• Shows
  • Feb 03, 2012

“Dream and Reality: Modern and Contemporary Women Artists from Turkey,” Part Two

A link to the first half of this review can be found here.

From this point onward in the exhibition, viewers were cast off into an even less well-guided tour of artists born in the mid- and late-20th century, a story left largely untold by the many un-contextualized, mediocre paintings and facile installation pieces trafficking in clichés of womanhood, such as the acrylic paintings (made between 2003–06), by Nur Koçak (b. 1941), “one of the pioneers of photorealism in Turkey,” showing the many facial expressions of actress and director Cahide Sonku, and Azade Köker’s (b. 1949) delicate, newly produced, paper sculptures in the shape of wedding dresses or stockings. Worse still was Kezban Arca Batıbeki’s (b. 1956) installation Cage Project 2: Where To? (2002), an actual gold-painted cage that contains a classist parody of the contents of a working-class Turkish living room, with over-stuffed animal-print furniture, menthol cigarettes, images of pop stars from magazines and kitsch objects galore.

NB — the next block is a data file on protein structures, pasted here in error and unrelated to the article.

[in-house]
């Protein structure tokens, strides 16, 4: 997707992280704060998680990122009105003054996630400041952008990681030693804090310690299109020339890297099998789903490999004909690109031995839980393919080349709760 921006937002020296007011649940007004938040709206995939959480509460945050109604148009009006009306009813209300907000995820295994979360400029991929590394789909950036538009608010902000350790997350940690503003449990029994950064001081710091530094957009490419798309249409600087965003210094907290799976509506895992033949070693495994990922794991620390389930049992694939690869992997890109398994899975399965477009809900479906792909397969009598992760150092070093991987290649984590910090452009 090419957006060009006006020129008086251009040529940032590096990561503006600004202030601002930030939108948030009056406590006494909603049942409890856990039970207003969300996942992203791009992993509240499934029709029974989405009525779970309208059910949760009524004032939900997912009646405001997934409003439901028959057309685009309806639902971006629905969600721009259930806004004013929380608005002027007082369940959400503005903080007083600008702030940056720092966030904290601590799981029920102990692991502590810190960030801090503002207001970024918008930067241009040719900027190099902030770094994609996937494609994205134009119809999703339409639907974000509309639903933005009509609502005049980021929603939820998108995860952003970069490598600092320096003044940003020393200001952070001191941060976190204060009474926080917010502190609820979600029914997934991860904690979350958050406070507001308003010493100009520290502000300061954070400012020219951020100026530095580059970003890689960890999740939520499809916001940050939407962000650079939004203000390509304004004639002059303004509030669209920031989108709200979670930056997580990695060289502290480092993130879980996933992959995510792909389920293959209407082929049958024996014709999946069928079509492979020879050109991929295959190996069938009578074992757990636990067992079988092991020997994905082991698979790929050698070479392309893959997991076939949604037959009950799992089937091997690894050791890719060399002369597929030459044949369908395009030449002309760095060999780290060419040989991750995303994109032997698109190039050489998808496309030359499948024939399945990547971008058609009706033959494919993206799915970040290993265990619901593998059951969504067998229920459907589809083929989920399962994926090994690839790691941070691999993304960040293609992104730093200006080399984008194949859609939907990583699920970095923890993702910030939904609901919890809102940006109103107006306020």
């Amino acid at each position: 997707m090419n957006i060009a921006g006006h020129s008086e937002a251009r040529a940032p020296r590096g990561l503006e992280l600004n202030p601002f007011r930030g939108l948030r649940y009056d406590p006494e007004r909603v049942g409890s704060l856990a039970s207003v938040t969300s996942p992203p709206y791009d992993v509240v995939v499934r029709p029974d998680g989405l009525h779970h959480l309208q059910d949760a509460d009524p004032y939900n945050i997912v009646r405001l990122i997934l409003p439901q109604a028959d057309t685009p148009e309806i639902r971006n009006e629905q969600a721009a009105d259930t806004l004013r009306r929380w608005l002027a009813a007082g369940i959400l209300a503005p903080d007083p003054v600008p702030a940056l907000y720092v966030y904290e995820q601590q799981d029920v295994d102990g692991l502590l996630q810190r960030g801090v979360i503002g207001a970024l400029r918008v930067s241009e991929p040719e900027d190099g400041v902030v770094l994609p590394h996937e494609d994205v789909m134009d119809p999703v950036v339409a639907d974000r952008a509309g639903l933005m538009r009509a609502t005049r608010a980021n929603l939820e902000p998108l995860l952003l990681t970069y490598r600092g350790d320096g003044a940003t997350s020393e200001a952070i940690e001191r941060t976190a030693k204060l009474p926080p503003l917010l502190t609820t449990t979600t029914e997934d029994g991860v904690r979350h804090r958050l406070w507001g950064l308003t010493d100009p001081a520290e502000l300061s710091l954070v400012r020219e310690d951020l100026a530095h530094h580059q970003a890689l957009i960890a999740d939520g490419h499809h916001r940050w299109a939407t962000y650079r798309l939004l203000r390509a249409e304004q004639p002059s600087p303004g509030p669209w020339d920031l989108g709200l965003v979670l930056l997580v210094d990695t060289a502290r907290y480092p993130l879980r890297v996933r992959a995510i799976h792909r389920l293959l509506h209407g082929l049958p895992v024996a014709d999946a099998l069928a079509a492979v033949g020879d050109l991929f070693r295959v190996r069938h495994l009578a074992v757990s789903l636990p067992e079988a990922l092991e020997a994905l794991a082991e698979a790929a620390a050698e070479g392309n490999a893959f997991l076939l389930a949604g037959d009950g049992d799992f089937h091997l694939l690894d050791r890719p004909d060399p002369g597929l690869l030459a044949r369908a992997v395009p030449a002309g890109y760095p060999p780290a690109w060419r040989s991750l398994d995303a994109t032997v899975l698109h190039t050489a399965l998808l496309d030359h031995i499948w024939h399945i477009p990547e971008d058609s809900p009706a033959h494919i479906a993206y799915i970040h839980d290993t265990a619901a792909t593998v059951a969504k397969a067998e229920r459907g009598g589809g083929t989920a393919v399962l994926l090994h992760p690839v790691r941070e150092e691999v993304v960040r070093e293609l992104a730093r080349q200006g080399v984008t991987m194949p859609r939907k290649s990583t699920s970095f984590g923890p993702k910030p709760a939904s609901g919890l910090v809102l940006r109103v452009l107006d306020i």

There were certain elegant works in the show. The inclusion of Abstract (Transience . . . Water . . . Sun) (1953), a lattice of red and yellow shapes across a 4.5-meter-long horizontal canvas, by Paris-based Fahrelnissa Zeid (1901–91), gave a proper sense of both what an artist was doing at her prime and the evident merits of her work compared with her male, and European, peers. The Silent Ones (1987), made for the first Istanbul Biennial that same year, by Candeğer Furtun (b. 1936), consists of ten nearly identical, white-ceramic abstract pieces whose shapes suggest a woman’s back, shoulder and head. This too was formally elegant and of its time.